O'Reilly has vowed to contest the charge, and has already filed his own countersuit. He claims the accuser, Andrea Mackris, asked for $60 million in hush money to keep quiet O'Reilly's alleged demands for phone sex.
While O'Reilly pursues his personal legal matters, on MSNBC's "Countdown with Keith Olbermann"Vanity Fair's media writer Michael Wolfe wondered how long Fox would stay with O'Reilly should the court case drag on and divert attention from his real job - commenting on the news.
If O'Reilly's off-air problems become network financial problems, there is little to no choice for Fox News' chairman/CEO Roger Ailes. O'Reilly might need to step aside. Ailes has a business to run - and when facing declining ratings or advertisers defections, nobody gets a free pass.
This comes at an unfortunate time for Fox News, which made history this past summer as the first cable network ever to top the mighty broadcast networks in covering a Presidential convention.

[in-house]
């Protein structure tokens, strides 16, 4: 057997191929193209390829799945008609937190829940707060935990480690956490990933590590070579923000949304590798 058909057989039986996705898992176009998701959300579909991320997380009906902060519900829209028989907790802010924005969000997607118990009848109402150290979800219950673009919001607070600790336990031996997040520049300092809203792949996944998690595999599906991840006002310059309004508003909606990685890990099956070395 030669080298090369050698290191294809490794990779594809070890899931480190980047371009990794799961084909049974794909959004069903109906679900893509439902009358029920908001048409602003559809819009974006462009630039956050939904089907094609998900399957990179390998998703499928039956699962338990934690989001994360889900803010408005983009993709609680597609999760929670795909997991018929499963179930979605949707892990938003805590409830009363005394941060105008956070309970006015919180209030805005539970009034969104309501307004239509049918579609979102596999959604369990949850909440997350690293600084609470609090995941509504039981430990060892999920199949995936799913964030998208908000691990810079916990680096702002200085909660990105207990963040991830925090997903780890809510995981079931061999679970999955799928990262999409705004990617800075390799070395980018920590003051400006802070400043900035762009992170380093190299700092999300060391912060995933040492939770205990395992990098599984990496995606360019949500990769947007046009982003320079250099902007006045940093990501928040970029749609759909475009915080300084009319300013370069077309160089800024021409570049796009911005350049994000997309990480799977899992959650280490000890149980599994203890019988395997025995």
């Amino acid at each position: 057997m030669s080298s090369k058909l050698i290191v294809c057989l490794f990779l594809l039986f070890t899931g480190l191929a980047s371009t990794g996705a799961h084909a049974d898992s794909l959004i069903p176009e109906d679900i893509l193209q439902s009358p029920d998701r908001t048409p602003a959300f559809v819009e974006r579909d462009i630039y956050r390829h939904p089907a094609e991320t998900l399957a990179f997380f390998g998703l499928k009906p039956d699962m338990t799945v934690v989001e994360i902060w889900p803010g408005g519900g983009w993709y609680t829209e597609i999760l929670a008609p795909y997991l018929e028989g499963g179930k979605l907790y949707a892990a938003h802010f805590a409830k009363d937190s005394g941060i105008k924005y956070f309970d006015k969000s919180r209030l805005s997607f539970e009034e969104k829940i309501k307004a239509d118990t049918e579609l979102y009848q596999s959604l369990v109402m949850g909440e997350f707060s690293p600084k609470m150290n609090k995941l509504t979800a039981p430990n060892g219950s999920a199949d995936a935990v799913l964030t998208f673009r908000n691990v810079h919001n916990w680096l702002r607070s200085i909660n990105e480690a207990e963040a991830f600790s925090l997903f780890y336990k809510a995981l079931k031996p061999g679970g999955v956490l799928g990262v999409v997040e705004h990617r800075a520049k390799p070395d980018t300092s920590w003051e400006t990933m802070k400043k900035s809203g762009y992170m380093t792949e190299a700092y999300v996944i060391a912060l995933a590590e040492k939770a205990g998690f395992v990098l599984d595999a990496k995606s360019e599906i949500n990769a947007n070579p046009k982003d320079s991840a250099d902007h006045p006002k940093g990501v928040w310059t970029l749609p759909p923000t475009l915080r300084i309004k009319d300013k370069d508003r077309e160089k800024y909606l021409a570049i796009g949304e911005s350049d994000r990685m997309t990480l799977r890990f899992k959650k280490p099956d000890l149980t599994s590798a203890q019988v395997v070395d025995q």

But now the question is how much of O'Reilly's problems will become Fox news content? Will ongoing court proceedings --which could take months -- have an effect on O'Reilly's on-air performance, his program's ratings, or even his advertisers who might not want to be associated with a visible TV news anchor openly commenting on his own new story.
Like Kobe Bryant, public lawsuits unfortunately can have a bad effect on marketing or media deals - even if the result is an acquittal. Bryant has already lost a few sponsorship deals as a result. O'Reilly could find himself in a similar position.
Of course, considering the modern news reporting of media reporting on itself, stranger things have occurred.
Fox News' reputation as an in-your-face kind of newscast - fronted by "The O'Reilly Factor" - could play into its hands in this regard.
Fox News and O'Reilly could see increased ratings - which would be another story in itself.